Tuesday, August 4, 2009

Day 8 take 2: fully ourselves

I had the honor of counseling someone in prayer this morning, a sweet spirit who's humility is deep and painful. My heart continues to ache for her this afternoon, and for a few other friends who's crosses are difficult.

We talked about Paul's apparent abhorrence of and battle with the flesh, and about my BP's teaching on our being made in the image and likeness of God; the imago Dei. He taught us that the Christian journey is to become more and more who God made us to be. The more we transform ourselves into His image, the more truly ourselves we become.

In the fullness of time we will walk in resurrected bodies, finally and at last fully ourselves. His plan for completion is not that we disappear, but that we transform.

And so it is not that we become less ourselves, but more ourselves. When we are most like Him, we are most fully us.

It is not that we either become like Jesus, or remain like ourselves. The two become one.

And I think that when I have this discussion with Paul, he will agree with me.

(Click here to read more on this in a later post...)

Day 8: So much for commitment

Given that I do not have my friend Pranayama mama's gifts, I've decided to rescind my promise to self re. posting thoughts daily unless they make worthwhile reading. I'm still committed to actually having a thought or two, I've simply changed my mind about inflicting them on you.

Today I actually have something to pass along.

Last week I wrote about hashing through Matthew 14:22-36 with a dear friend. This same friend comes to my Tuesday woman's group in which we eat breakfast, discuss the gospel reading for the day, and pray for eachother. Here's how generous God is:

Today's reading was this exact passage.

It is amazing how attentively God watches and interacts with us, and that He would ordain things in just such a way. He likes to show us that He is paying attention.


Sunday, August 2, 2009

Day 6: Father relationships

A central theme of prayer after this morning's mass was father relationships. All three people that my team prayed brought issues related to fathers and fathering. Within these three were all sorts of variations; prayer for a father who is dying and angry, prayer for a father who struggles to provide for his family, prayer for a father who is wracked with guilt about the damage of divorce, prayer for a father who accidentally shot and killed his son while hunting, prayer for a father who must hand over his foster daughter to her birth dad.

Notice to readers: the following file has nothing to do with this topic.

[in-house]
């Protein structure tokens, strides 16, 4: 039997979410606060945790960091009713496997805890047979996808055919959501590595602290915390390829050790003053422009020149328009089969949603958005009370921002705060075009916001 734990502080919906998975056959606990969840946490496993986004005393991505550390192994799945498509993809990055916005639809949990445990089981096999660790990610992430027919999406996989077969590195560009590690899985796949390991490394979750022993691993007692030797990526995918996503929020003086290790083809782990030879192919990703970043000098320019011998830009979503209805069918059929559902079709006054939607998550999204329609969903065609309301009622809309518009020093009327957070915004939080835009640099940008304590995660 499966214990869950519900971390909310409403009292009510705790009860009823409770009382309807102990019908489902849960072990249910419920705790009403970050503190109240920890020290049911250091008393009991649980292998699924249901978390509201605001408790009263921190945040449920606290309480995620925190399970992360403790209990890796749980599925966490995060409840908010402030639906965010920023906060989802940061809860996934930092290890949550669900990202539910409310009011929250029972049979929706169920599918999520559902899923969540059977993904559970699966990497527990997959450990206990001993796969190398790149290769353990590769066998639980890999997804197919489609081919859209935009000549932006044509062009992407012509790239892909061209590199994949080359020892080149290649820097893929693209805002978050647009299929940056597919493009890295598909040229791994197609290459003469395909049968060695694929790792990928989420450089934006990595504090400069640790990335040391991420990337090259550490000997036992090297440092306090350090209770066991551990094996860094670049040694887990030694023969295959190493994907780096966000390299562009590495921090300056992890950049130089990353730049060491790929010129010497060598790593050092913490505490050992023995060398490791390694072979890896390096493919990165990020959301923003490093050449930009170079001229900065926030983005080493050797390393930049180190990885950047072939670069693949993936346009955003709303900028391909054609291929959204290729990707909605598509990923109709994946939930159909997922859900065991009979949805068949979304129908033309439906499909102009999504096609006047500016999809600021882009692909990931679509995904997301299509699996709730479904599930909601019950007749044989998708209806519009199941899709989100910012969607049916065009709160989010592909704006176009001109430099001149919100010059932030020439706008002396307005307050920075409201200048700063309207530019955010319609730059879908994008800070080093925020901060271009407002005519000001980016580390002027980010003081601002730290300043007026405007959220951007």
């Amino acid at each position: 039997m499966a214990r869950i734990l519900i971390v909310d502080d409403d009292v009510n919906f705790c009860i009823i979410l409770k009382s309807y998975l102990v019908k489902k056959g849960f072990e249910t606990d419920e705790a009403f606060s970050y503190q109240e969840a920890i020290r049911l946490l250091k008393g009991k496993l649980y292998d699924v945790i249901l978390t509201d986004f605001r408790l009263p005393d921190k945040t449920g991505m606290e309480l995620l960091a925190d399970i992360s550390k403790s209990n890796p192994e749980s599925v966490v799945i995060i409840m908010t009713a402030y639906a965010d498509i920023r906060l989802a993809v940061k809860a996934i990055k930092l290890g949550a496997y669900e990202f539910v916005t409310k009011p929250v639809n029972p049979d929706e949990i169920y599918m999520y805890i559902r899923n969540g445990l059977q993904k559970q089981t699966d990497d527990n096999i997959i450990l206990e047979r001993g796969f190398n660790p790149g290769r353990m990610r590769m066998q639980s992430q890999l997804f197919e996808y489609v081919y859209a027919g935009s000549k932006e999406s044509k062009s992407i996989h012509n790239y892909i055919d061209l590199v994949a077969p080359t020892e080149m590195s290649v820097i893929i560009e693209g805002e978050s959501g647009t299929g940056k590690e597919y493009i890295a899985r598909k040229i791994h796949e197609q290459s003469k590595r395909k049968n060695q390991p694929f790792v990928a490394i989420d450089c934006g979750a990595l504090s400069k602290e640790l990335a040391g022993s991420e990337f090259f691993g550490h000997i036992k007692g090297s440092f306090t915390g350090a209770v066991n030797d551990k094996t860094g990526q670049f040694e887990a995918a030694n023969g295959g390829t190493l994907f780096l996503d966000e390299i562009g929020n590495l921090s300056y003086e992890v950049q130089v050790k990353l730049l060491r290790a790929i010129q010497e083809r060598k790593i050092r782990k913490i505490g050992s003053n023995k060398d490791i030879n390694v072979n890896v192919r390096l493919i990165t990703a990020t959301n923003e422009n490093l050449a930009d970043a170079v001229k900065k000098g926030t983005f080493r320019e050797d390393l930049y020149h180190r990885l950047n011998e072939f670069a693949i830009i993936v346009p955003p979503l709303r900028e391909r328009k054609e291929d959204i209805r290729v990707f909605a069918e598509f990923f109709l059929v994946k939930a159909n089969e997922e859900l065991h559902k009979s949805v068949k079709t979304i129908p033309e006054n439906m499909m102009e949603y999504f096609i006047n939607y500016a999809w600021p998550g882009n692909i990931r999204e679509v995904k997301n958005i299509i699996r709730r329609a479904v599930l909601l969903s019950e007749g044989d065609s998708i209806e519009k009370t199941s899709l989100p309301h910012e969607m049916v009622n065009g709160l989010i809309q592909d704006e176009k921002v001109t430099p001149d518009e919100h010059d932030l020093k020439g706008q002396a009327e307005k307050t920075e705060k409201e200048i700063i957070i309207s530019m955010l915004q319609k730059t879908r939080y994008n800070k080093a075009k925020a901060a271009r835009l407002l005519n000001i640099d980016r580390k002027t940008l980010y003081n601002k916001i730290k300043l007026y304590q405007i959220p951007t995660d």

Prayer to our Father, for our fathers.

And I lift my prayers also for our priestly fathers.

Lord, strengthen them all. Raise them up into strength and holiness. Make us women worthy of aiding in their formation. Guard and guide and protect them.


Saturday, August 1, 2009

Day 5: It's hard to hear Him while rushing

No news flash this: it's hard to hear God while rushing around in the busyness of life.

Slept in today (ah bliss!) and then drove to visit my Mom for the afternoon.

I increasingly love to drive longish distances for the chance it provides to gaze at the world and think, though my thoughts didn't go very deep either to or fro. No great mystery of life solved.

Thought more about the Matthew passage in which Peter walks on water, and suspect that it might have been intended to connect with OT water miracles such as the parting of the Red Sea and the Jordan. Interesting that instead of parting the waters for Peter, He gave him power directly over them.

I still need to dig more deeply into this passage and see what Matthew was trying to tell the Jews about who Peter was.